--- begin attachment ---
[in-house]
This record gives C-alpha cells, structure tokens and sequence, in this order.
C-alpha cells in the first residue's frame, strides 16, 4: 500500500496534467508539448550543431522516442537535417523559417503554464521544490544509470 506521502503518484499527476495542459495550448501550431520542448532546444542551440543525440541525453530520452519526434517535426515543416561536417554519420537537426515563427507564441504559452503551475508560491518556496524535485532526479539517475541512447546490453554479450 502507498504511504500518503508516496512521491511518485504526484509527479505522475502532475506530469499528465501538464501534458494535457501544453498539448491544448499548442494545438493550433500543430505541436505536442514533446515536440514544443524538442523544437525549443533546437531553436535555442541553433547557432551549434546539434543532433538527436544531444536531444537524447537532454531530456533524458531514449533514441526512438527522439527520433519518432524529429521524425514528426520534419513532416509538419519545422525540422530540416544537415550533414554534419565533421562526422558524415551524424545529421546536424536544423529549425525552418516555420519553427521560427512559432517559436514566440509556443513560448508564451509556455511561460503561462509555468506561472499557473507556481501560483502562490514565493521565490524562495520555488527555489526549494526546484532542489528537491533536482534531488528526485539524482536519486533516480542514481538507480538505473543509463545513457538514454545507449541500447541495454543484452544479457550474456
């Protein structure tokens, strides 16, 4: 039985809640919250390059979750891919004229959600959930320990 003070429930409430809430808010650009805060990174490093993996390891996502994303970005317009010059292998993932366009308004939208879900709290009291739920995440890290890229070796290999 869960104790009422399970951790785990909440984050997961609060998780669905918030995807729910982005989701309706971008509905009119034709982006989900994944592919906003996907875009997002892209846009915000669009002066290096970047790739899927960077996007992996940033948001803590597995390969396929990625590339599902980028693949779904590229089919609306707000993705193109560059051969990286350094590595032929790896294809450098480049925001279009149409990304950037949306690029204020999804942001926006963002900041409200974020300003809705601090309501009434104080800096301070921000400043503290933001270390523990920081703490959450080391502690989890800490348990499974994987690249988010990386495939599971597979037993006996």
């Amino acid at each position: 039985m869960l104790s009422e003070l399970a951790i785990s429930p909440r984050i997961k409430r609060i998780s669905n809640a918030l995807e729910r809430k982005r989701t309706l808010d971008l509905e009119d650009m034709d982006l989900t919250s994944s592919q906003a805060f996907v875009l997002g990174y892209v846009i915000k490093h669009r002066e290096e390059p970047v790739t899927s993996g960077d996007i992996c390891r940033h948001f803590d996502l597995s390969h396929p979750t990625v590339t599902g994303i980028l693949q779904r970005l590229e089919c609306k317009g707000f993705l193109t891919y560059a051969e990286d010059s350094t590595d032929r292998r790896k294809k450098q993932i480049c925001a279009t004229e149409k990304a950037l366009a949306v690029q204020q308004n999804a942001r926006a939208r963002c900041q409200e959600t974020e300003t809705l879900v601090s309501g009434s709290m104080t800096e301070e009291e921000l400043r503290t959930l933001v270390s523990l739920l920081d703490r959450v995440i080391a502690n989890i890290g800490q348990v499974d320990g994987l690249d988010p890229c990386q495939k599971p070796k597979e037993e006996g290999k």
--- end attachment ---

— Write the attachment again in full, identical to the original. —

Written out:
[in-house]
This record gives C-alpha cells, structure tokens and sequence, in this order.
C-alpha cells in the first residue's frame, strides 16, 4: 500500500496534467508539448550543431522516442537535417523559417503554464521544490544509470 506521502503518484499527476495542459495550448501550431520542448532546444542551440543525440541525453530520452519526434517535426515543416561536417554519420537537426515563427507564441504559452503551475508560491518556496524535485532526479539517475541512447546490453554479450 502507498504511504500518503508516496512521491511518485504526484509527479505522475502532475506530469499528465501538464501534458494535457501544453498539448491544448499548442494545438493550433500543430505541436505536442514533446515536440514544443524538442523544437525549443533546437531553436535555442541553433547557432551549434546539434543532433538527436544531444536531444537524447537532454531530456533524458531514449533514441526512438527522439527520433519518432524529429521524425514528426520534419513532416509538419519545422525540422530540416544537415550533414554534419565533421562526422558524415551524424545529421546536424536544423529549425525552418516555420519553427521560427512559432517559436514566440509556443513560448508564451509556455511561460503561462509555468506561472499557473507556481501560483502562490514565493521565490524562495520555488527555489526549494526546484532542489528537491533536482534531488528526485539524482536519486533516480542514481538507480538505473543509463545513457538514454545507449541500447541495454543484452544479457550474456
């Protein structure tokens, strides 16, 4: 039985809640919250390059979750891919004229959600959930320990 003070429930409430809430808010650009805060990174490093993996390891996502994303970005317009010059292998993932366009308004939208879900709290009291739920995440890290890229070796290999 869960104790009422399970951790785990909440984050997961609060998780669905918030995807729910982005989701309706971008509905009119034709982006989900994944592919906003996907875009997002892209846009915000669009002066290096970047790739899927960077996007992996940033948001803590597995390969396929990625590339599902980028693949779904590229089919609306707000993705193109560059051969990286350094590595032929790896294809450098480049925001279009149409990304950037949306690029204020999804942001926006963002900041409200974020300003809705601090309501009434104080800096301070921000400043503290933001270390523990920081703490959450080391502690989890800490348990499974994987690249988010990386495939599971597979037993006996």
């Amino acid at each position: 039985m869960l104790s009422e003070l399970a951790i785990s429930p909440r984050i997961k409430r609060i998780s669905n809640a918030l995807e729910r809430k982005r989701t309706l808010d971008l509905e009119d650009m034709d982006l989900t919250s994944s592919q906003a805060f996907v875009l997002g990174y892209v846009i915000k490093h669009r002066e290096e390059p970047v790739t899927s993996g960077d996007i992996c390891r940033h948001f803590d996502l597995s390969h396929p979750t990625v590339t599902g994303i980028l693949q779904r970005l590229e089919c609306k317009g707000f993705l193109t891919y560059a051969e990286d010059s350094t590595d032929r292998r790896k294809k450098q993932i480049c925001a279009t004229e149409k990304a950037l366009a949306v690029q204020q308004n999804a942001r926006a939208r963002c900041q409200e959600t974020e300003t809705l879900v601090s309501g009434s709290m104080t800096e301070e009291e921000l400043r503290t959930l933001v270390s523990l739920l920081d703490r959450v995440i080391a502690n989890i890290g800490q348990v499974d320990g994987l690249d988010p890229c990386q495939k599971p070796k597979e037993e006996g290999k």